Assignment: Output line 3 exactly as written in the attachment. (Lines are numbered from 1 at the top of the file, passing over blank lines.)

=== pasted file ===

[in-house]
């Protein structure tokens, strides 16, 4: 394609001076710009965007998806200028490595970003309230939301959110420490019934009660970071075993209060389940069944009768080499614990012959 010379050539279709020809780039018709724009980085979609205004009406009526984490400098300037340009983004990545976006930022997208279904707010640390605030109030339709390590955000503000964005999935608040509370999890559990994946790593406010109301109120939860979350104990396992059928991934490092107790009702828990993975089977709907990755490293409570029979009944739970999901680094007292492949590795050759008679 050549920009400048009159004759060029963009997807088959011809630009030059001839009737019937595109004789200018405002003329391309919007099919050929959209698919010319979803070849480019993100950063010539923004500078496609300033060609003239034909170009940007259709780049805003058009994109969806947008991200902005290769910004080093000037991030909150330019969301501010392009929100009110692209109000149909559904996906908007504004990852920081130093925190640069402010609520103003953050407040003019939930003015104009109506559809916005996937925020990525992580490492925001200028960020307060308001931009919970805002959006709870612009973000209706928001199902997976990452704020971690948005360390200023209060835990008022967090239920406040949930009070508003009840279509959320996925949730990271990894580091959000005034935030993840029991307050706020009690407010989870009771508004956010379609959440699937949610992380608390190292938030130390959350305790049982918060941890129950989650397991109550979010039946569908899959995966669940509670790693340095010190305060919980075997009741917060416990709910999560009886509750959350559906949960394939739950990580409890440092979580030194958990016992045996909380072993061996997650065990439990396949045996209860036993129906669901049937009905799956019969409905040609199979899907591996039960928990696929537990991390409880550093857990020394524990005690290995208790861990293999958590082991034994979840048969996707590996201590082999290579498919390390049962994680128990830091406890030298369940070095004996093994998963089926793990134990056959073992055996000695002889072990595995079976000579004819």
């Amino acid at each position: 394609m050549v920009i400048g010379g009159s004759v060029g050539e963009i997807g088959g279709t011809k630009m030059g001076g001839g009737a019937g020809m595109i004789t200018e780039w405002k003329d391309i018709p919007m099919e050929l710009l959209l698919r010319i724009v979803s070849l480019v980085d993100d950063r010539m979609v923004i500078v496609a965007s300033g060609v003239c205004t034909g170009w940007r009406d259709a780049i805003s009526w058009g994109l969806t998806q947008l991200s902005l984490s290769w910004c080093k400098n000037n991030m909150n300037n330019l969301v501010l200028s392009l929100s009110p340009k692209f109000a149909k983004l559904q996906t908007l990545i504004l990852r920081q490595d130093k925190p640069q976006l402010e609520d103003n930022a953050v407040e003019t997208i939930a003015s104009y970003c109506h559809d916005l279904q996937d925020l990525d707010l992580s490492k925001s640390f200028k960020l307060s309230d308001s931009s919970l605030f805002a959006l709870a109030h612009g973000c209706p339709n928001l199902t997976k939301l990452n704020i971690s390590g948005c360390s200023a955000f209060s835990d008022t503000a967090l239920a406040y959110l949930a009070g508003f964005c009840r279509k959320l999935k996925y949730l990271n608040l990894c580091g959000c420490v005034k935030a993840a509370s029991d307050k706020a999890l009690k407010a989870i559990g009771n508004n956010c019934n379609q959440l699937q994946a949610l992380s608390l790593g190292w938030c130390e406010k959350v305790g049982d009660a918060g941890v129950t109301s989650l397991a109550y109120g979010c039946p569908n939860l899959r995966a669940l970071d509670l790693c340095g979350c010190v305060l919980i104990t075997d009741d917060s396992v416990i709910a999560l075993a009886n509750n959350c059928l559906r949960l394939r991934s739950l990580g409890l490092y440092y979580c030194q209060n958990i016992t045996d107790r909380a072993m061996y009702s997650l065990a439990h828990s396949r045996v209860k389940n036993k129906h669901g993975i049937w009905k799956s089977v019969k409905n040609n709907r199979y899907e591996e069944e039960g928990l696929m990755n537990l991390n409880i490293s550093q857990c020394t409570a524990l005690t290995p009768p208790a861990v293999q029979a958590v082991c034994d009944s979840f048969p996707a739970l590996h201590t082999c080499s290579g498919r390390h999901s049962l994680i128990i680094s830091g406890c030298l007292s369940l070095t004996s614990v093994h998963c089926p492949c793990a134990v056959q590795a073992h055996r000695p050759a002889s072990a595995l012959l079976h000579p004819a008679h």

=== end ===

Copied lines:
């Amino acid at each position: 394609m050549v920009i400048g010379g009159s004759v060029g050539e963009i997807g088959g279709t011809k630009m030059g001076g001839g009737a019937g020809m595109i004789t200018e780039w405002k003329d391309i018709p919007m099919e050929l710009l959209l698919r010319i724009v979803s070849l480019v980085d993100d950063r010539m979609v923004i500078v496609a965007s300033g060609v003239c205004t034909g170009w940007r009406d259709a780049i805003s009526w058009g994109l969806t998806q947008l991200s902005l984490s290769w910004c080093k400098n000037n991030m909150n300037n330019l969301v501010l200028s392009l929100s009110p340009k692209f109000a149909k983004l559904q996906t908007l990545i504004l990852r920081q490595d130093k925190p640069q976006l402010e609520d103003n930022a953050v407040e003019t997208i939930a003015s104009y970003c109506h559809d916005l279904q996937d925020l990525d707010l992580s490492k925001s640390f200028k960020l307060s309230d308001s931009s919970l605030f805002a959006l709870a109030h612009g973000c209706p339709n928001l199902t997976k939301l990452n704020i971690s390590g948005c360390s200023a955000f209060s835990d008022t503000a967090l239920a406040y959110l949930a009070g508003f964005c009840r279509k959320l999935k996925y949730l990271n608040l990894c580091g959000c420490v005034k935030a993840a509370s029991d307050k706020a999890l009690k407010a989870i559990g009771n508004n956010c019934n379609q959440l699937q994946a949610l992380s608390l790593g190292w938030c130390e406010k959350v305790g049982d009660a918060g941890v129950t109301s989650l397991a109550y109120g979010c039946p569908n939860l899959r995966a669940l970071d509670l790693c340095g979350c010190v305060l919980i104990t075997d009741d917060s396992v416990i709910a999560l075993a009886n509750n959350c059928l559906r949960l394939r991934s739950l990580g409890l490092y440092y979580c030194q209060n958990i016992t045996d107790r909380a072993m061996y009702s997650l065990a439990h828990s396949r045996v209860k389940n036993k129906h669901g993975i049937w009905k799956s089977v019969k409905n040609n709907r199979y899907e591996e069944e039960g928990l696929m990755n537990l991390n409880i490293s550093q857990c020394t409570a524990l005690t290995p009768p208790a861990v293999q029979a958590v082991c034994d009944s979840f048969p996707a739970l590996h201590t082999c080499s290579g498919r390390h999901s049962l994680i128990i680094s830091g406890c030298l007292s369940l070095t004996s614990v093994h998963c089926p492949c793990a134990v056959q590795a073992h055996r000695p050759a002889s072990a595995l012959l079976h000579p004819a008679h």